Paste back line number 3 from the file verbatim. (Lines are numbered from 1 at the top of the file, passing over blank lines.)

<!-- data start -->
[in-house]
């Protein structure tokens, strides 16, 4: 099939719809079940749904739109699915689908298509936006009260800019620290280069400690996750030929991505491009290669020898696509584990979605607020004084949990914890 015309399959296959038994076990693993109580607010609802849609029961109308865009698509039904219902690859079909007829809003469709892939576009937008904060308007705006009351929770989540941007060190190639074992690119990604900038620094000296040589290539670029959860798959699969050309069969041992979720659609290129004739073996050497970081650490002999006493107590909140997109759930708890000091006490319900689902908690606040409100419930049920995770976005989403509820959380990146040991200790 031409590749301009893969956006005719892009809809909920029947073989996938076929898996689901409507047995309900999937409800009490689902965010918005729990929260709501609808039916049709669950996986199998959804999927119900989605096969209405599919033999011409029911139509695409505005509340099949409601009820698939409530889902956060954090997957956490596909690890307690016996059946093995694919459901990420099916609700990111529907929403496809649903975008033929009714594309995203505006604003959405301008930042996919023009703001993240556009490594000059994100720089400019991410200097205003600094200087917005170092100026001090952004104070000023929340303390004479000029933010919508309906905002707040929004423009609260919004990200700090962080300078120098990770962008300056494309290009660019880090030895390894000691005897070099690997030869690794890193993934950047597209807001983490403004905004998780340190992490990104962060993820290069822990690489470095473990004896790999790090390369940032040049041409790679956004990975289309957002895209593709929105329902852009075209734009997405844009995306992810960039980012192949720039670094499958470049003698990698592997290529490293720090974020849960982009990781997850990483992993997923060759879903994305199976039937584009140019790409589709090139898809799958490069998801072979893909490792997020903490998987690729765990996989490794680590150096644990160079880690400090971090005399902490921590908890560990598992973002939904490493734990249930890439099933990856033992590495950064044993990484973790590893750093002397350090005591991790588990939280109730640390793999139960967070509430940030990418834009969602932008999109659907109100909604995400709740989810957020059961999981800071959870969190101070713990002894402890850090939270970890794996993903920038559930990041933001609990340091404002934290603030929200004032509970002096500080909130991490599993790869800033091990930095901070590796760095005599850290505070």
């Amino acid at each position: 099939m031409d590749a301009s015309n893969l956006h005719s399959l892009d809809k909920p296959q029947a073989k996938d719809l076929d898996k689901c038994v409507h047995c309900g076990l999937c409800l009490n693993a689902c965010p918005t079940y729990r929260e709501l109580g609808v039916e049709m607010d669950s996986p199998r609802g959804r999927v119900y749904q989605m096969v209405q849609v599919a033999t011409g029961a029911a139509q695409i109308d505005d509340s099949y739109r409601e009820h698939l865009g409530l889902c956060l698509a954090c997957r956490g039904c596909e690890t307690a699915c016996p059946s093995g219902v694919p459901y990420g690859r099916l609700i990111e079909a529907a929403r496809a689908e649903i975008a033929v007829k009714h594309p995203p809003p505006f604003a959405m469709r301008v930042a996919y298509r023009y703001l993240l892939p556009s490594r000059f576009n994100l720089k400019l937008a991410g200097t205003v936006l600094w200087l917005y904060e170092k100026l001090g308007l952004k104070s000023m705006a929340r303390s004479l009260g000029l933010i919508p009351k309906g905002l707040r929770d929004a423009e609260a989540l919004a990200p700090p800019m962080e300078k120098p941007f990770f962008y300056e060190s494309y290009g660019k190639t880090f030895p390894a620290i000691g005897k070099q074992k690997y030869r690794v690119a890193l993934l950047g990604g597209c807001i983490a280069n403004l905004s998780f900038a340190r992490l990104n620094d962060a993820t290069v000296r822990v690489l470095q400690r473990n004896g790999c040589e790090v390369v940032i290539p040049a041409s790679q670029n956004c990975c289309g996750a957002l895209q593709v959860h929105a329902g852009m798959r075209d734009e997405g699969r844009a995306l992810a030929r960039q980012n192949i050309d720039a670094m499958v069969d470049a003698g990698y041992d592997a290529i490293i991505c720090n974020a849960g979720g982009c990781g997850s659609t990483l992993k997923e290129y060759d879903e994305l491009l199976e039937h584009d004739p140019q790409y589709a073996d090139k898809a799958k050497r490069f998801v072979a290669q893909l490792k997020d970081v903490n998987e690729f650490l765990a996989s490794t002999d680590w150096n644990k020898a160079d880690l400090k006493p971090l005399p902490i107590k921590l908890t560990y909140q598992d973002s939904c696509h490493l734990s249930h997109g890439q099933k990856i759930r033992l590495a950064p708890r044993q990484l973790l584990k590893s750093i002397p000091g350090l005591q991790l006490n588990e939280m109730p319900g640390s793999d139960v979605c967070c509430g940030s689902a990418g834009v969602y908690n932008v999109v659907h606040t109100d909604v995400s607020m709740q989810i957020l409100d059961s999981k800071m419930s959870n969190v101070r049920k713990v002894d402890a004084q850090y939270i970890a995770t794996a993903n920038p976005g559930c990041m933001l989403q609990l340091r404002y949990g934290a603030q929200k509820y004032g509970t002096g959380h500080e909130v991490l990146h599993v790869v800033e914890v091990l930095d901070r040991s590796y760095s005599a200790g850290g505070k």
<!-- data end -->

């Amino acid at each position: 099939m031409d590749a301009s015309n893969l956006h005719s399959l892009d809809k909920p296959q029947a073989k996938d719809l076929d898996k689901c038994v409507h047995c309900g076990l999937c409800l009490n693993a689902c965010p918005t079940y729990r929260e709501l109580g609808v039916e049709m607010d669950s996986p199998r609802g959804r999927v119900y749904q989605m096969v209405q849609v599919a033999t011409g029961a029911a139509q695409i109308d505005d509340s099949y739109r409601e009820h698939l865009g409530l889902c956060l698509a954090c997957r956490g039904c596909e690890t307690a699915c016996p059946s093995g219902v694919p459901y990420g690859r099916l609700i990111e079909a529907a929403r496809a689908e649903i975008a033929v007829k009714h594309p995203p809003p505006f604003a959405m469709r301008v930042a996919y298509r023009y703001l993240l892939p556009s490594r000059f576009n994100l720089k400019l937008a991410g200097t205003v936006l600094w200087l917005y904060e170092k100026l001090g308007l952004k104070s000023m705006a929340r303390s004479l009260g000029l933010i919508p009351k309906g905002l707040r929770d929004a423009e609260a989540l919004a990200p700090p800019m962080e300078k120098p941007f990770f962008y300056e060190s494309y290009g660019k190639t880090f030895p390894a620290i000691g005897k070099q074992k690997y030869r690794v690119a890193l993934l950047g990604g597209c807001i983490a280069n403004l905004s998780f900038a340190r992490l990104n620094d962060a993820t290069v000296r822990v690489l470095q400690r473990n004896g790999c040589e790090v390369v940032i290539p040049a041409s790679q670029n956004c990975c289309g996750a957002l895209q593709v959860h929105a329902g852009m798959r075209d734009e997405g699969r844009a995306l992810a030929r960039q980012n192949i050309d720039a670094m499958v069969d470049a003698g990698y041992d592997a290529i490293i991505c720090n974020a849960g979720g982009c990781g997850s659609t990483l992993k997923e290129y060759d879903e994305l491009l199976e039937h584009d004739p140019q790409y589709a073996d090139k898809a799958k050497r490069f998801v072979a290669q893909l490792k997020d970081v903490n998987e690729f650490l765990a996989s490794t002999d680590w150096n644990k020898a160079d880690l400090k006493p971090l005399p902490i107590k921590l908890t560990y909140q598992d973002s939904c696509h490493l734990s249930h997109g890439q099933k990856i759930r033992l590495a950064p708890r044993q990484l973790l584990k590893s750093i002397p000091g350090l005591q991790l006490n588990e939280m109730p319900g640390s793999d139960v979605c967070c509430g940030s689902a990418g834009v969602y908690n932008v999109v659907h606040t109100d909604v995400s607020m709740q989810i957020l409100d059961s999981k800071m419930s959870n969190v101070r049920k713990v002894d402890a004084q850090y939270i970890a995770t794996a993903n920038p976005g559930c990041m933001l989403q609990l340091r404002y949990g934290a603030q929200k509820y004032g509970t002096g959380h500080e909130v991490l990146h599993v790869v800033e914890v091990l930095d901070r040991s590796y760095s005599a200790g850290g505070k």